WESTERN WYOMING (KIFI) - Teton Interagency Fire managers have elevated the fire danger rating to "high" for Grand Teton National Park, the Bridger-Teton National Forest and the National Elk Refuge. A high fire danger rating means fires can start easily and spread quickly.
The weather forecast is for continued warmer temperatures and drier air, and visitors should not be deceived by how green and lush the landscape appears. Dead and downed timber and fine, dried vegetation will carry fire, and these conditions are expected to continue over the next several weeks.
When determining fire danger, fire managers use several indicators like the moisture content of grasses, shrubs, and trees; projected weather conditions including temperatures and possible wind events; the ability of fire to spread after ignition; and availability of firefighting resources across the country.
Recreationists can help prevent wildfires by not building a fire and instead, dressing in layers and warm clothes. If you must build a fire, fire managers advise using caution and only building a fire in areas where campfires are allowed. Fires should never be left unattended and must be completely extinguished before you leave the area. Anyone building a campfire should have a shovel on hand and a full water bucket ready for use. Soak, stir, feel, repeat. It is extremely important that all campfires are “dead out” and cold to the touch before leaving.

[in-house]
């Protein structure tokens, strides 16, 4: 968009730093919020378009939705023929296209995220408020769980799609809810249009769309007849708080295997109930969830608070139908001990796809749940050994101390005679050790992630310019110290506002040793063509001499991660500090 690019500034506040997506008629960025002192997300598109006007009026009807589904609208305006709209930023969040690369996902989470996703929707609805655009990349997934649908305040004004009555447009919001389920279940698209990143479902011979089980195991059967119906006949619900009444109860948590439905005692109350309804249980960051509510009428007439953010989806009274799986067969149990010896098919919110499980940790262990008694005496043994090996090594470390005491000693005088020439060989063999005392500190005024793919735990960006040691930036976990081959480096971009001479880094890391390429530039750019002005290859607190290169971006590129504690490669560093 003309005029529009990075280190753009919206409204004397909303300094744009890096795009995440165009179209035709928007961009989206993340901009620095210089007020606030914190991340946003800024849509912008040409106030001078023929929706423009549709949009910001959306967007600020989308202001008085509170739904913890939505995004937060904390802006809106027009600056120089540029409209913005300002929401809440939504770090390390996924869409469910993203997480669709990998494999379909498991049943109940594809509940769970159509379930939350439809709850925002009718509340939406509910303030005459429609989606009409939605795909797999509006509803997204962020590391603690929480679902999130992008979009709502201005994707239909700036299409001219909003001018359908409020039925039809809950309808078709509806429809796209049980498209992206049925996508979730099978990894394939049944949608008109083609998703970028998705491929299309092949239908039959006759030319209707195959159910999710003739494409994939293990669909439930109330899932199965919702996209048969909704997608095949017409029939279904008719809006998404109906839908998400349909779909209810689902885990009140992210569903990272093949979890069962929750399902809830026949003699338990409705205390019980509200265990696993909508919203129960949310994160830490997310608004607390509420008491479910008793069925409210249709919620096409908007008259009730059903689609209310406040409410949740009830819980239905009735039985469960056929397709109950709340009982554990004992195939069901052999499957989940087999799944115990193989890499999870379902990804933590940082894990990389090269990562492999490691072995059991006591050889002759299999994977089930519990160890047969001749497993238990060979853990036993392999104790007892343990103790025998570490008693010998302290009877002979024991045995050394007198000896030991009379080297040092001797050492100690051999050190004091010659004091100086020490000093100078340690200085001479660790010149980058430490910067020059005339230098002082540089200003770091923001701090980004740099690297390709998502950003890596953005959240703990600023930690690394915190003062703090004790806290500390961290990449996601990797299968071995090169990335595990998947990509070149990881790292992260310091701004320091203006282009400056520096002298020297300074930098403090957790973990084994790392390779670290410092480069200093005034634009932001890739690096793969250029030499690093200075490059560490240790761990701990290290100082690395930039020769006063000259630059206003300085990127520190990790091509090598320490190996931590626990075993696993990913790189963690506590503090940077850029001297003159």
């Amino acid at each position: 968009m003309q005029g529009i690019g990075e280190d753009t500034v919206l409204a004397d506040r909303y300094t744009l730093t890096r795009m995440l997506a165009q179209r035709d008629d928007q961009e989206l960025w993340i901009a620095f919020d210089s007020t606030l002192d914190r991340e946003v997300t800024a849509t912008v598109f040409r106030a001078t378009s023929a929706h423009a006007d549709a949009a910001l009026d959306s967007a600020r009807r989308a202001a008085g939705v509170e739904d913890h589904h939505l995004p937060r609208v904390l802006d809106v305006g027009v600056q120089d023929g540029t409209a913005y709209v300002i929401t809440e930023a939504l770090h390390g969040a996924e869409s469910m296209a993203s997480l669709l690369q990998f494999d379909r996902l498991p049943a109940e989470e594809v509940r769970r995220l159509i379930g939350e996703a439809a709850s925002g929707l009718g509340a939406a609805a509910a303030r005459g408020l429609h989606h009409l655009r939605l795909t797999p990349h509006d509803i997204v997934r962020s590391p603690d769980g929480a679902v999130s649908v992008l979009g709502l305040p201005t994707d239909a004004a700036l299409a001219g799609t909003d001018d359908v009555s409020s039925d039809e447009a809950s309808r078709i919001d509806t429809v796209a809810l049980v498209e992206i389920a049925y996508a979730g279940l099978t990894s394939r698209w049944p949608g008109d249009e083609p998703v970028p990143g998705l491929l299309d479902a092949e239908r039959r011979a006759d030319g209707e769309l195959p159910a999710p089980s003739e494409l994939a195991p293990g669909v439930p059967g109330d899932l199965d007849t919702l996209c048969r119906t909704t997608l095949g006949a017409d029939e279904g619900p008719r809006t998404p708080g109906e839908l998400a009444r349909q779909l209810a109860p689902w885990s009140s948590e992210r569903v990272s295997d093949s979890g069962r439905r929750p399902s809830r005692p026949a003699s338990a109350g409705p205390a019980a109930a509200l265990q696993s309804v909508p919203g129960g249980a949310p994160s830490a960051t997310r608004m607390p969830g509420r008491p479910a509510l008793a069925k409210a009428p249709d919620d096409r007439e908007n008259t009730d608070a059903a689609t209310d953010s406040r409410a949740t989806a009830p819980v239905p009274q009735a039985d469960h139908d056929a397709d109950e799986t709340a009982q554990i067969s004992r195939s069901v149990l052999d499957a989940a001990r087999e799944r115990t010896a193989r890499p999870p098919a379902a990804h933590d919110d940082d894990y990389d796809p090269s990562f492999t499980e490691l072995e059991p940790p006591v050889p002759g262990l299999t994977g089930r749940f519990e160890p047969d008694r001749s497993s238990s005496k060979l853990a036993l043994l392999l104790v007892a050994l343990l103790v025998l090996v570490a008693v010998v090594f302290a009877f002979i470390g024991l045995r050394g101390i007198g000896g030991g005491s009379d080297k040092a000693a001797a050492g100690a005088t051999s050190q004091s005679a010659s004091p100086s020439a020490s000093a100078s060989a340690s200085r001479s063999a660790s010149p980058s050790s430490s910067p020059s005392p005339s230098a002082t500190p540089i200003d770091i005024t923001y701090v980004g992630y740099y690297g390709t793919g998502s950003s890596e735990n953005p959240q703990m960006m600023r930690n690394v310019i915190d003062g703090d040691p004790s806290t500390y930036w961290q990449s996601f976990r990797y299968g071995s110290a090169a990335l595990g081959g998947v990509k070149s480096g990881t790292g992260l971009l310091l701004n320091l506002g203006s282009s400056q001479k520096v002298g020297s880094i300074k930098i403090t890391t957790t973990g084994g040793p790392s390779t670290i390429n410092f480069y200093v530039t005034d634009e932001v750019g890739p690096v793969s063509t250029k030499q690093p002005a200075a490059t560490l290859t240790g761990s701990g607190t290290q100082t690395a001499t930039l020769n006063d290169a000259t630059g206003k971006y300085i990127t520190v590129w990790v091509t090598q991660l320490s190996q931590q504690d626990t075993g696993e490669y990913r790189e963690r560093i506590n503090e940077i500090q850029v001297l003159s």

So far this year, there have been 22 illegal and abandoned campfires reported in the Teton Interagency Fire area. Warming fires that are left unattended or abandoned can quickly escalate into wildfires and recreationists may be held liable for suppression costs if it’s determined that their campfire became a wildfire.